Submitted: January 14, 2015.
Case Closed February 10, 2015.
Court Below: Superior Court of the State of Delaware in and for New Castle County. C.A. No. N10C-07-103 JRJ CCLD.
Denise S. Kraft, Esquire, Laura D. Hatcher, Esquire, Brian A. Biggs, Esquire, DLA Piper LLP, Wilmington, Delaware; Donald J. Wolfe, Jr., Esquire (argued), Arthur L. Dent, Esquire, Potter Anderson & Corroon LLP, Wilmington Delaware; John A. Tarantino, Esquire, Adler Pollock & Sheehan P.C., Providence, Rhode Island, for Appellant.
C. Barr Flinn, Esquire (argued), Tammy L. Mercer, Esquire, Benjamin Z. Grossberg, Esquire, Young Conaway Stargatt & Taylor, LLP, Wilmington, Delaware, for Appellee.
Before STRINE, Chief Justice; HOLLAND and VAUGHN, Justices.
STRINE, Chief Justice:
Textron, Inc. appeals from a judgment by the Superior Court holding that the company is not entitled to reimbursement from its former fastening manufacturing business, now known as Acument Global Technologies, Inc. (" Acument" ), for paying certain pre-closing contingent liabilities in the United States. The Superior Court's opinion centered on the meaning of a " tax benefit offset" provision in the parties' Purchase Agreement under which Acument was required to reimburse Textron if Acument received a " tax benefit" related to the contingent liabilities. The Superior Court rejected Textron's interpretation of
the Agreement that Acument only needed to be hypothetically able to take advantage of a tax benefit to trigger the offset, in the sense that any step-up in Acument's tax basis constituted a benefit even if the overall effect of the transaction was tax-neutral because of an off-setting step-down. Textron claims not to appeal that aspect of the Superior Court's ruling, but argues that even if the tax benefit has to be actual rather than merely hypothetical, the Superior Court erred by not finding that Acument actually enjoys the right to tax benefits. Textron contends that its payment of the pre-closing liabilities constitutes a tax benefit because the payments automatically increase Acument's tax basis under U.S. tax law.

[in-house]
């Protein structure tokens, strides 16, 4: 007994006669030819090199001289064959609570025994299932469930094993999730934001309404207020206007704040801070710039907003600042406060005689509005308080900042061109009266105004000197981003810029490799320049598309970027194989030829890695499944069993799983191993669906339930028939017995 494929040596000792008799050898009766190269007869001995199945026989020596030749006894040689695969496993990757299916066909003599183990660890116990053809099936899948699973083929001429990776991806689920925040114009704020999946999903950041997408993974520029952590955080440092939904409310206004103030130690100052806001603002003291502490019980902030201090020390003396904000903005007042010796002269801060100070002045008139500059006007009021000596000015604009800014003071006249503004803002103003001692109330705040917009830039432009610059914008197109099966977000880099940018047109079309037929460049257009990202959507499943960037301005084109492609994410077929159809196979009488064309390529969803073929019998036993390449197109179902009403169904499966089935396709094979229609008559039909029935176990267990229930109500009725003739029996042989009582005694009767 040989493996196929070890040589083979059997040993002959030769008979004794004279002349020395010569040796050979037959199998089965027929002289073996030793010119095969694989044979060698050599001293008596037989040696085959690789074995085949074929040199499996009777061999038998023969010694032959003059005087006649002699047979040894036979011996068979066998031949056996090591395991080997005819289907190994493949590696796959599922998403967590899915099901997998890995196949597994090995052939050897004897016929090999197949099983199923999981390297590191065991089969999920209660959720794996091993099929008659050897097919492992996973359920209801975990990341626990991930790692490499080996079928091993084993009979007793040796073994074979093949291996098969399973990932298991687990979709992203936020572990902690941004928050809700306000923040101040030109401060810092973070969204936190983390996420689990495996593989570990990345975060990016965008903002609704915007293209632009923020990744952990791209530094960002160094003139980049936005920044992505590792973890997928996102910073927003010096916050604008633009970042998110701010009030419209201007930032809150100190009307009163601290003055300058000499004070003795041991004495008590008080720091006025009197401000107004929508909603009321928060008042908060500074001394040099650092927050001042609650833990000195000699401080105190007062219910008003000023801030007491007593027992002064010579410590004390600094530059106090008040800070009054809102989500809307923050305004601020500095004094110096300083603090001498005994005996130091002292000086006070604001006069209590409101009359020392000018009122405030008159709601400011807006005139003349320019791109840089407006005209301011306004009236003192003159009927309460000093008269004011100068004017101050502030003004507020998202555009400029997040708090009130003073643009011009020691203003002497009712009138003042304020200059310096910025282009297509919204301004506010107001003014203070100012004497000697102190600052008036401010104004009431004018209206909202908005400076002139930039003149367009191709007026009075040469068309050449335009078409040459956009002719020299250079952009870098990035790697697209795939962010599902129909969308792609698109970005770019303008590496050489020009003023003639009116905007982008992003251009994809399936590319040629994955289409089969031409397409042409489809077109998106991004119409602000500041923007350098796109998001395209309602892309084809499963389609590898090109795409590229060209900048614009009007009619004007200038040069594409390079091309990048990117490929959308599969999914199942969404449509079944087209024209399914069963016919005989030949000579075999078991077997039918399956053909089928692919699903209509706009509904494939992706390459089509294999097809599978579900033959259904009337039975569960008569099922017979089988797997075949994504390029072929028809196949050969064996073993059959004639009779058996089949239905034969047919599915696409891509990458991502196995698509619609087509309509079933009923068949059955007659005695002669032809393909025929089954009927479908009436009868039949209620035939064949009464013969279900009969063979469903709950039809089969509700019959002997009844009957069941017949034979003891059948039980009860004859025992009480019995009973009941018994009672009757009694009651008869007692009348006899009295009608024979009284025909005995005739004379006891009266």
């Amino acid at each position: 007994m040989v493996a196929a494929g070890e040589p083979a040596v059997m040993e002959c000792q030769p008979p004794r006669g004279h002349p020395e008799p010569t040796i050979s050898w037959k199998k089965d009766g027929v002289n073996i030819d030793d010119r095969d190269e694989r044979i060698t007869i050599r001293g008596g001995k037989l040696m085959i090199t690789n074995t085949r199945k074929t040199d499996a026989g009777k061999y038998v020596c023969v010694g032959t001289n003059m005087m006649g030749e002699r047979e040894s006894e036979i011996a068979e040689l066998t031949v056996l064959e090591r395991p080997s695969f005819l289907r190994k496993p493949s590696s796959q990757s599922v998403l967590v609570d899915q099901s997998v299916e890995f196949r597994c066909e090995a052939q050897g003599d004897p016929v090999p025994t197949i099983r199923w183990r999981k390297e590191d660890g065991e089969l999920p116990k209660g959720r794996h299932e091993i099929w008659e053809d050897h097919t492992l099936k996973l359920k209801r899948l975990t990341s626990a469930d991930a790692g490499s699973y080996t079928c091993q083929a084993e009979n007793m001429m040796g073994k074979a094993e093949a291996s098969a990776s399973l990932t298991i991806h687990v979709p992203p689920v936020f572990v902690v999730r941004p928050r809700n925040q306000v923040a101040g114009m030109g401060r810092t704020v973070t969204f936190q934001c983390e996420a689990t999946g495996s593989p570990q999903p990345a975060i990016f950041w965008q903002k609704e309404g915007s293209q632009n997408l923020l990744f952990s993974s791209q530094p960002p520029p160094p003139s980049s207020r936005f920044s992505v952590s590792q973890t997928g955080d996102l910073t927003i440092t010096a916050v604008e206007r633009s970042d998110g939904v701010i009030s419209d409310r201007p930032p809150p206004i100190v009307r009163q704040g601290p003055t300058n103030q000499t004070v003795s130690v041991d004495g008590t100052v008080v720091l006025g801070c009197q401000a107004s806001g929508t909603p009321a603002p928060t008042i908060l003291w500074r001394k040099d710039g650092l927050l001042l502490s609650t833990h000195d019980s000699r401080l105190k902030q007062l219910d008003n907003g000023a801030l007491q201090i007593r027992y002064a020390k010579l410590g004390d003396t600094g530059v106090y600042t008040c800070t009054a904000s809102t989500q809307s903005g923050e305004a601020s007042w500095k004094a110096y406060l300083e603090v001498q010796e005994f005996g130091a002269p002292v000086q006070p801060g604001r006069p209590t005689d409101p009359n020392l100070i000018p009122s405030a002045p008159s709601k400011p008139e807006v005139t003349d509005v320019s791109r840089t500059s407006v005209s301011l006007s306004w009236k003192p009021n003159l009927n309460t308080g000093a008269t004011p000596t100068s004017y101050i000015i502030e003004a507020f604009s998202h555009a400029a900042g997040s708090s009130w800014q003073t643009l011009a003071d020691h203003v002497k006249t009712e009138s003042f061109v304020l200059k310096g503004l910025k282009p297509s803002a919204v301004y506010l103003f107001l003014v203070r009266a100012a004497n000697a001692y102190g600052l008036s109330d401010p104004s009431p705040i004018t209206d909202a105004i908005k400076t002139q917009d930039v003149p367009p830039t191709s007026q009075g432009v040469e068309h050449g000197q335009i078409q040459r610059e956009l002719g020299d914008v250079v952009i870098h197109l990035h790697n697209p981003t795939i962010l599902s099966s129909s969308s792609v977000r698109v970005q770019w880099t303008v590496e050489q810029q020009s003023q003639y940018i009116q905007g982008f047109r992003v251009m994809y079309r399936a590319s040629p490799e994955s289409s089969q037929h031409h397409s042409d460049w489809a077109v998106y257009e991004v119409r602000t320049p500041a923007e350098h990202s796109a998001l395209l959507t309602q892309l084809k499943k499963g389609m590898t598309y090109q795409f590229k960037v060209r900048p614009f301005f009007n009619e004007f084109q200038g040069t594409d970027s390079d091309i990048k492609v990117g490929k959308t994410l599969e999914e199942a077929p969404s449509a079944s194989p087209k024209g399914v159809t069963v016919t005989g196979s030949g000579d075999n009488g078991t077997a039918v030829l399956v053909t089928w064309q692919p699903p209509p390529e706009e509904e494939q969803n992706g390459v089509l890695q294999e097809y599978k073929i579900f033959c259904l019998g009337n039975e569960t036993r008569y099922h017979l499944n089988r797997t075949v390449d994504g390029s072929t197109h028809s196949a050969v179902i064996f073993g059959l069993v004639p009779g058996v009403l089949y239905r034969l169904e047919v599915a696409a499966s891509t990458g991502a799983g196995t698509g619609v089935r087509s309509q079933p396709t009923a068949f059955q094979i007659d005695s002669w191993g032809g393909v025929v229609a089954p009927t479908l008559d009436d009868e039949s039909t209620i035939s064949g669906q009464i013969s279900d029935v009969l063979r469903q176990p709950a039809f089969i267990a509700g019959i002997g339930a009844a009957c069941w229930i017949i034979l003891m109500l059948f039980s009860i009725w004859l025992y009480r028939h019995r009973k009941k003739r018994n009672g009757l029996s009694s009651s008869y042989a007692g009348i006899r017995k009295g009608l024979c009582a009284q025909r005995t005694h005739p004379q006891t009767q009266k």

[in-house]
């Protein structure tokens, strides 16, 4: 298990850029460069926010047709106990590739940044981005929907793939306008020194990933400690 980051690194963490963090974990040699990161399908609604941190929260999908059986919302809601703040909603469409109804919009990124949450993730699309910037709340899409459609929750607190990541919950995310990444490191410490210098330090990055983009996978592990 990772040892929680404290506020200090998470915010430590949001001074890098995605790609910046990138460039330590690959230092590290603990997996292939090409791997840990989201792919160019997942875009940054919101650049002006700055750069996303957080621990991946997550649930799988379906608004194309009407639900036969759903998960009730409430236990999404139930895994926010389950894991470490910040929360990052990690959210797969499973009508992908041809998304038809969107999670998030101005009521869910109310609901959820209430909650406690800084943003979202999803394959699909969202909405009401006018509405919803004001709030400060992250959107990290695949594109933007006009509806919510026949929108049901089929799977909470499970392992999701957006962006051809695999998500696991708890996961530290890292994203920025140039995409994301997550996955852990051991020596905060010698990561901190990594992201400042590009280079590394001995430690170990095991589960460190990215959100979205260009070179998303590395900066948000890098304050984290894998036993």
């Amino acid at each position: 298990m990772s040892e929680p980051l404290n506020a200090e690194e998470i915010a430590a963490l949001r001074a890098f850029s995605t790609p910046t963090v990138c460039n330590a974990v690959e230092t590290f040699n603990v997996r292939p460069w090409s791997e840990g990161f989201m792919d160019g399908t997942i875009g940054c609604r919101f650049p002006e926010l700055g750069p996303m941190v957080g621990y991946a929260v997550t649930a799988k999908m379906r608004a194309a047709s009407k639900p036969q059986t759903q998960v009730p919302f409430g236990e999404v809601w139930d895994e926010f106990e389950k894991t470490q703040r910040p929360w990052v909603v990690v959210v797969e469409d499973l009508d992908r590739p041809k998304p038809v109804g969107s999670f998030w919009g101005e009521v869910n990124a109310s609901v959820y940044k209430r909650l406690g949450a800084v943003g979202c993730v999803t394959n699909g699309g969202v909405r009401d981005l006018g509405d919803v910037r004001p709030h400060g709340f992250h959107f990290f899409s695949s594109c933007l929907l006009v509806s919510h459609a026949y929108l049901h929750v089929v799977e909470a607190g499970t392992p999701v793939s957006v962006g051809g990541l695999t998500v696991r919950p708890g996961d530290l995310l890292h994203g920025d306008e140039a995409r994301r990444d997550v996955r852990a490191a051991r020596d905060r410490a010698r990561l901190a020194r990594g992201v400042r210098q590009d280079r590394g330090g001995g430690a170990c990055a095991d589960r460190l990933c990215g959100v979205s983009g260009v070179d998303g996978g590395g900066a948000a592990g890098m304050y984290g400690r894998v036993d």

But, as Acument points out, the increase in Acument's basis is fully offset by a simultaneous decrease because Textron, not Acument, paid the liabilities per the parties' Agreement. In other words, the Agreement, taken as a whole as it must be, guaranteed that Acument would not receive a net tax benefit simply because Textron made a required indemnification payment. Accordingly, Textron's argument that Acument has received a tax benefit triggering Textron's right to reimbursement is without merit, as the total effect of Textron's payments is tax-neutral.
Similarly, Textron's second and related claim that the Superior Court erred in " redefining" the required tax benefit to mean only a " deduction" rather than any " reduction" is meritless. The Superior Court made clear that it intentionally used the term " deduction" in the opinion solely to reflect the language used by both parties to describe what the Purchase Agreement required. The Superior Court also limited its determination that the required tax benefit must be a deduction to the claims that are specific to this case, and thus did not prejudice Textron's ...